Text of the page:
Maui authorities have released the responses from 911 dispatchers as blazing wildfires overtook the historic town of Lahaina on Aug. 8, revealing the chaos that accompanied the disaster.
The calls were obtained by The Associated Press (AP) through a public records request. The recordings, which cover the period from 3:30 p.m. to 5:30 p.m., reveal how quickly dispatchers became inundated with calls as thousands reached out for help.
With police and firefighters all occupied, the dispatchers became increasingly powerless to render help, resorting to offering advice like “Leave if you have to leave” and assuring callers that responders were in the area.
According to the Maui Police Department, there were some 4,500 emergency texts and calls that day. Normally, dispatchers get about 1,600 calls a day.
“It was an extremely dynamic situation that day, in which our dispatchers adapted to the best of their abilities,” Alana Pico, a police spokesperson, told AP.
The fire, fueled by strong winds from a passing hurricane, ended up killing 98 people and caused an estimated $5.5 billion in damage. It completely leveled the Lahaina tourist destination.
To respect the callers’ privacy, authorities redacted names and addresses from the recordings.
A man calling 911 had sprayed water on his house to prevent it from catching fire, with homes burning around him as strong winds fanned the flames: “I don’t know if we can get out,” he reported.
A family huddled in a fireplace called in as smoke alarms beeped incessantly. “I cannot get out of my door—there’s flames blowing into the house!”
Another woman pleaded. “I have a baby.”
At 3:31 p.m., a woman called about an 88-year-old man who was unable to walk and who she had to leave behind in their house. “He would literally have to be carried out,” she said. “I just had to leave him because I had the rest of my family in the car.”
A few minutes later, a woman called from the Hale Mahaolu Eono group senior residence, saying she was one of four people left as the flames pushed closer.
“Are we supposed to get evacuated?” she asked, panic in her voice.
“OK, ma’am, if you feel unsafe, listen to yourself and evacuate,” the dispatcher replied.
The woman went outside in hopes of hitching a ride, as cinders rained down around her. Eventually a car stopped and she managed to escape. Authorities would later learn that multiple people died at the senior residence facility.
At 5:25 p.m., more than two hours after the fire began, it seemed some dispatchers still didn’t have a good grasp of the scale of the unprecedented disaster—or of the speed at which the fires were spreading. One dispatcher told a caller stuck in traffic that emergency workers were busy “because Lahaina has a couple of house fires going on right now.”
“If you’re safe, you need to stay there,” she said. “If you’re not safe, you need to find some way to get to the ocean.”
Very often, dispatchers apologized for being unable to send assistance, as all emergency personnel was already out in the streets coping with the disaster.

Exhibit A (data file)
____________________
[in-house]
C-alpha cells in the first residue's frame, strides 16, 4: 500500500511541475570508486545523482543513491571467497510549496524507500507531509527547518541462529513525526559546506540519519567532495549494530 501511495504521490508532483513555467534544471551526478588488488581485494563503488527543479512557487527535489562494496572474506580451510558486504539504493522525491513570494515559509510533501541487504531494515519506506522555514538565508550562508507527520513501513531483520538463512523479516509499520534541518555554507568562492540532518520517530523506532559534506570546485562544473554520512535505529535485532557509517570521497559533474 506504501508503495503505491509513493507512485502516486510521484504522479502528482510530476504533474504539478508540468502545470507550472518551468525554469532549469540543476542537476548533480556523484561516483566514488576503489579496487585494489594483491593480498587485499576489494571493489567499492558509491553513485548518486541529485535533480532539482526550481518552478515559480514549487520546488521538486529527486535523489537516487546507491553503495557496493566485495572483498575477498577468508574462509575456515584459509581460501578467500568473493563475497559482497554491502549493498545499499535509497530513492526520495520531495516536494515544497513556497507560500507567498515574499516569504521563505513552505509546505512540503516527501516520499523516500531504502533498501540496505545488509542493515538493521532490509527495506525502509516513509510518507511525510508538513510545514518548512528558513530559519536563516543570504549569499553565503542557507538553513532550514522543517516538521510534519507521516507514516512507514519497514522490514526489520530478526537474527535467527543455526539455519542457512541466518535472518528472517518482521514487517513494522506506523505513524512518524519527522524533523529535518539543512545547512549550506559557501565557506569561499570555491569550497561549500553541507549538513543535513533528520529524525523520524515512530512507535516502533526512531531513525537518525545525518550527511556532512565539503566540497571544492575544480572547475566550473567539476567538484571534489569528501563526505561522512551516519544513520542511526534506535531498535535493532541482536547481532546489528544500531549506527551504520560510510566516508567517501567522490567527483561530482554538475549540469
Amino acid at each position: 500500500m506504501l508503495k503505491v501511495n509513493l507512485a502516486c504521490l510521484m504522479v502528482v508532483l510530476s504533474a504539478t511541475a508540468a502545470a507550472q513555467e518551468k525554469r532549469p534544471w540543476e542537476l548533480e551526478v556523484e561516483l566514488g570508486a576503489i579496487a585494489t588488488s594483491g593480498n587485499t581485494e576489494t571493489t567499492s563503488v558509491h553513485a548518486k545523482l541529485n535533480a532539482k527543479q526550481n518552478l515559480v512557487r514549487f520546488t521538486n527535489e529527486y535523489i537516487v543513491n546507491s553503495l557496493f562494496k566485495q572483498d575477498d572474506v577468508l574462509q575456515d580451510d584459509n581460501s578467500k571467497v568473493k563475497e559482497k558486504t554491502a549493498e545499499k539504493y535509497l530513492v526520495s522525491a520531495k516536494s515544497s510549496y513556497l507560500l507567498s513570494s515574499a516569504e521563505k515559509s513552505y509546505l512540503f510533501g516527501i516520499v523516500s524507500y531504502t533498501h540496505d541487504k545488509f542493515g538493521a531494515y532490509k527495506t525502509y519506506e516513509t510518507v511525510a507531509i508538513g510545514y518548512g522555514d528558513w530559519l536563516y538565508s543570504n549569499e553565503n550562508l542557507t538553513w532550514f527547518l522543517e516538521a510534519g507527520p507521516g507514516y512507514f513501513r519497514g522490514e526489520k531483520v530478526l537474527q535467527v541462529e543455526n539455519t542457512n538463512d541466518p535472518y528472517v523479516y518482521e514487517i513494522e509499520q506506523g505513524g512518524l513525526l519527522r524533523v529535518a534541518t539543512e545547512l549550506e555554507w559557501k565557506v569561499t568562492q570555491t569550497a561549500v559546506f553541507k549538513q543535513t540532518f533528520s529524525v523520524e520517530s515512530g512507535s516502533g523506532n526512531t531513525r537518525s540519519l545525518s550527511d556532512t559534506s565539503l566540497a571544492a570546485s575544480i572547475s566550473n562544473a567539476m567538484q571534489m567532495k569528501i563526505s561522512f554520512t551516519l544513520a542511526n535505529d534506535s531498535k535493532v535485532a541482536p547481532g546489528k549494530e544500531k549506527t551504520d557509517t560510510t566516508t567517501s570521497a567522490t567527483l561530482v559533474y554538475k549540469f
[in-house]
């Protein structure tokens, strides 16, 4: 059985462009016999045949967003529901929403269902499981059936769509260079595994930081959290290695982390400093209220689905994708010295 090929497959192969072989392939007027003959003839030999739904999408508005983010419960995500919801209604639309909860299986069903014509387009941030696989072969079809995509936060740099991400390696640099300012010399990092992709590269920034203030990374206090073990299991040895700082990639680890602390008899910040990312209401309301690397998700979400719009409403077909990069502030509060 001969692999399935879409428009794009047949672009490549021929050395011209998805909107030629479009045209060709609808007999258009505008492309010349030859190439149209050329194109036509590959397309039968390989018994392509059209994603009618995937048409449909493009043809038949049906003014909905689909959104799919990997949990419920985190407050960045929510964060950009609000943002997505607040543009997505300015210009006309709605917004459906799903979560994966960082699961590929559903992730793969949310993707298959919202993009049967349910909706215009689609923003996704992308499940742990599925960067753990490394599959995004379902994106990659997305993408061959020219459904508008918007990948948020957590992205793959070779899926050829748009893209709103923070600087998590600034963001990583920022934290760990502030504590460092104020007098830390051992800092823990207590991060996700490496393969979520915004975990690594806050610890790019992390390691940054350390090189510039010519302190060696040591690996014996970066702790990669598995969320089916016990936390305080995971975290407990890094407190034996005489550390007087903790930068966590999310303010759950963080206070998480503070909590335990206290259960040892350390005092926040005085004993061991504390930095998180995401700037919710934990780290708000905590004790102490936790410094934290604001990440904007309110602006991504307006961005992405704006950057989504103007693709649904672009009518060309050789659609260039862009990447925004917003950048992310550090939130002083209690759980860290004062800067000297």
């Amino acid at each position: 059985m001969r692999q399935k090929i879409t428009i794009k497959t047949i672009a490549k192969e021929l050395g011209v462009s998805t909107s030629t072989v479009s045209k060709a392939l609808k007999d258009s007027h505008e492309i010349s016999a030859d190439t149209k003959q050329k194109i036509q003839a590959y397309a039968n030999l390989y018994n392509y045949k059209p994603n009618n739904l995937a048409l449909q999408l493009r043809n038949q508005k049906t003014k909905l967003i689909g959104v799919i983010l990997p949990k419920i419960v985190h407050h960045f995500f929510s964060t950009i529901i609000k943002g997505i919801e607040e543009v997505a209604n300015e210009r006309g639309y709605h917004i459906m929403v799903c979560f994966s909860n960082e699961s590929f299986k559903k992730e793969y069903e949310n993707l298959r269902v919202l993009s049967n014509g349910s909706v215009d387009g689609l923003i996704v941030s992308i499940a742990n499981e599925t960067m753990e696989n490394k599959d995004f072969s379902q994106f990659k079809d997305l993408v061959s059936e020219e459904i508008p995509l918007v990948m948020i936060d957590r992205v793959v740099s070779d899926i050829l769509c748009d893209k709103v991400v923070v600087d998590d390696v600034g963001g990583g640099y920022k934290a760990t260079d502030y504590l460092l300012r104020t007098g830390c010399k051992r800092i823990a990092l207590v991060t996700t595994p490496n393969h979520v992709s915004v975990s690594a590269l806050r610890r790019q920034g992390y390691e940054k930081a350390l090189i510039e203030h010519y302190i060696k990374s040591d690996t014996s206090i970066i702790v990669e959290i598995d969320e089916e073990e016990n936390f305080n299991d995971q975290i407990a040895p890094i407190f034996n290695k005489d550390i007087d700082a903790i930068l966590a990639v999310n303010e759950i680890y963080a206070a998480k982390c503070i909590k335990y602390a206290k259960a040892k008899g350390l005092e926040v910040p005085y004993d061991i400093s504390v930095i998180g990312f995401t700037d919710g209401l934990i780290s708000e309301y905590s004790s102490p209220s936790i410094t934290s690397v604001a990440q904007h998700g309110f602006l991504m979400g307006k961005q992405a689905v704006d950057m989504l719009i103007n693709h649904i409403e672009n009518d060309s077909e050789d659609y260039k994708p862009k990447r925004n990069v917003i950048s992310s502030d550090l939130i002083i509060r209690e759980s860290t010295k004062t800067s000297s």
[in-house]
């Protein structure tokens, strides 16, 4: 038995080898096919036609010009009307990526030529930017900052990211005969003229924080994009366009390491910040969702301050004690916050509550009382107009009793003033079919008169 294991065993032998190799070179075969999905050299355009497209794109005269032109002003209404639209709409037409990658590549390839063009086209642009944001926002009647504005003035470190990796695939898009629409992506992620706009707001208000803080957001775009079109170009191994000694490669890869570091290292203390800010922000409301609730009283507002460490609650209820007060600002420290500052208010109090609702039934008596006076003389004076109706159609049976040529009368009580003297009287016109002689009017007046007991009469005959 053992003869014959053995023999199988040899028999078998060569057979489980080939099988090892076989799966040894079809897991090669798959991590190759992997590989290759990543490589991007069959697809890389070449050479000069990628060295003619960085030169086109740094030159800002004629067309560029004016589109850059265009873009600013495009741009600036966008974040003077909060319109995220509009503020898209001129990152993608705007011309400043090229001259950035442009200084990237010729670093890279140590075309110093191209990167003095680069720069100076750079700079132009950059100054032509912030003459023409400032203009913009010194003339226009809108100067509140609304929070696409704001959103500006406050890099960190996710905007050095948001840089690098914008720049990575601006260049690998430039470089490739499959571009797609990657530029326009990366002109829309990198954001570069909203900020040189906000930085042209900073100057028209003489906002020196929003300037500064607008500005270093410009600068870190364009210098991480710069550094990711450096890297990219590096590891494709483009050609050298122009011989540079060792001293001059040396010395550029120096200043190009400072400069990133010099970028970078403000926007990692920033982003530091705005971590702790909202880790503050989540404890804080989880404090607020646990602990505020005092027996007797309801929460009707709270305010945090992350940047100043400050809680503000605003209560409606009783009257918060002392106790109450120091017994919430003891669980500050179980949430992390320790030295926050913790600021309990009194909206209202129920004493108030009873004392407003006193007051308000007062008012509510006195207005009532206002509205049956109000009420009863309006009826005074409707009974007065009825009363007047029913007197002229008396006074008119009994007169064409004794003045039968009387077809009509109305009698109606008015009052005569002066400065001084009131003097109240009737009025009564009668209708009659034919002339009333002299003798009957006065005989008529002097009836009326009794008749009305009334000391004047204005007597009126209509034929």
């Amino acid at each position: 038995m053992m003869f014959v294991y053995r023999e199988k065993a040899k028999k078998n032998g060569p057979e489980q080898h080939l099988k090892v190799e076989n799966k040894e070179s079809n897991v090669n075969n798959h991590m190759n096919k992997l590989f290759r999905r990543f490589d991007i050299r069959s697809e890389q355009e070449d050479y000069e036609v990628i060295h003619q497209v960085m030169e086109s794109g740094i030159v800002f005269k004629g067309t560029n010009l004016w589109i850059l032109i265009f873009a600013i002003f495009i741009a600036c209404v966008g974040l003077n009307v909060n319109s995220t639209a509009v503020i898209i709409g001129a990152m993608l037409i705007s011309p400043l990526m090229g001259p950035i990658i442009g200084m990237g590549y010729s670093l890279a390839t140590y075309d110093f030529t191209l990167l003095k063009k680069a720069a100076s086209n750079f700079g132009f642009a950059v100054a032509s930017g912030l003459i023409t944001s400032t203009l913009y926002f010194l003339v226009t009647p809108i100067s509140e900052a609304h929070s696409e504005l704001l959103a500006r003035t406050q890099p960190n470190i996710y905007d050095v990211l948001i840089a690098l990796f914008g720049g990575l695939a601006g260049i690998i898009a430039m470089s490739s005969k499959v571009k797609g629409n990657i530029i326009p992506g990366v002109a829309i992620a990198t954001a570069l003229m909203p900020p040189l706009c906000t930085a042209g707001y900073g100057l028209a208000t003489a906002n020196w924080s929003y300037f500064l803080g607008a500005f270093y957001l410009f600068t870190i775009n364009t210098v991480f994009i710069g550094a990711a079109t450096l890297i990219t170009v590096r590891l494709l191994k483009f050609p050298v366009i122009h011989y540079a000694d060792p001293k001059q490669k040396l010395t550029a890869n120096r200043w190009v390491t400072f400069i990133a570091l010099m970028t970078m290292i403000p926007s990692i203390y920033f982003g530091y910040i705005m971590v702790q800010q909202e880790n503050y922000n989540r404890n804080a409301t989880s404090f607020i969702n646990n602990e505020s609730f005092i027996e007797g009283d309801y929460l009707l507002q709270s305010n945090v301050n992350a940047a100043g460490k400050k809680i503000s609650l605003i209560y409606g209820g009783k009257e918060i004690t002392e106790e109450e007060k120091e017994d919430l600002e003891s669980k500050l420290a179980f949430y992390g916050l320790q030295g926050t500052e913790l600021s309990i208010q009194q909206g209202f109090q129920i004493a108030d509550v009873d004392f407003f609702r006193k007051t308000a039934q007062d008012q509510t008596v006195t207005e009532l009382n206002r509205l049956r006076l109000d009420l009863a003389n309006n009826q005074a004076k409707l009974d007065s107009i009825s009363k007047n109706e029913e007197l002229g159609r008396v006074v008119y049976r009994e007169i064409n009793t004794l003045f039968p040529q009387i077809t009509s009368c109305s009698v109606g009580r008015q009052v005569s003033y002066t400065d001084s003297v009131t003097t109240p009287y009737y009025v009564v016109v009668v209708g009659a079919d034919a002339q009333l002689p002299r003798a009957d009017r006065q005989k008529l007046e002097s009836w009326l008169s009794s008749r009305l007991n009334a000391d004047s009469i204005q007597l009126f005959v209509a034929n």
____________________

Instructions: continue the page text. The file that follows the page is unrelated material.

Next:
Trapped in Traffic
Many of the calls came from people stuck in cars on roads blocked by fallen trees and powerlines, with trees and houses around them ablaze.
In the chaos of the moment, some emergency responders miscalculated certain situations as they improvised to help people escape the fires. One caller said cars were being routed into a gated parking lot but eventually were forced to turn around. Another said they were directed onto a dirt road behind the civic center, but found their way blocked by a locked gate.
A third caller urged dispatchers to open a road on the south side of town, warning that the blocked exit would lead to certain death for the people trapped there.
A panicked father reported being trapped in his pickup truck, with a long line of other cars, behind the old mill of one of Hawaii’s first sugar plantations. Flames were just inches from the vehicle when they finally managed to drive away, still on the line with a dispatcher.
“Somebody’s down over there!” he said.
“Just go, Dad!” his son shouted. “We cannot do nothing for her!”
Many drivers were trapped on Front Street, surrounded on three sides by black smoke and a wall of flames. They had moments to choose whether to stay or jump into the ocean as cars exploded and burning debris fell around them.
For many of the recordings, it was not clear whether the callers made it to safety.
Wind, Electricity, Neglect, and Sorrow
Hawaiian Electric, the state’s primary electric utility company, has acknowledged its power lines started a wildfire on Maui that morning. County firefighters declared the blaze contained and left, only to have flames reemerge nearby.
The county and the families of some victims have sued Hawaiian Electric for neglecting to shut off power despite exceptionally high winds and dry weather spell.
Maui County communication chief Mahina Martin commented on the release of the recordings, saying the city complied with a legal request for public records.
“It is truly unfortunate that as people are beginning to heal they are faced with re-experiencing the horrific event over again as it replays on media,” she wrote in an email to The Associated Press.
“Reliving the tragedy causes unimaginable pain and grief for survivors, their families and the families of loved ones lost that chaotic and heartbreaking day.”
The Associated Press contributed to this article.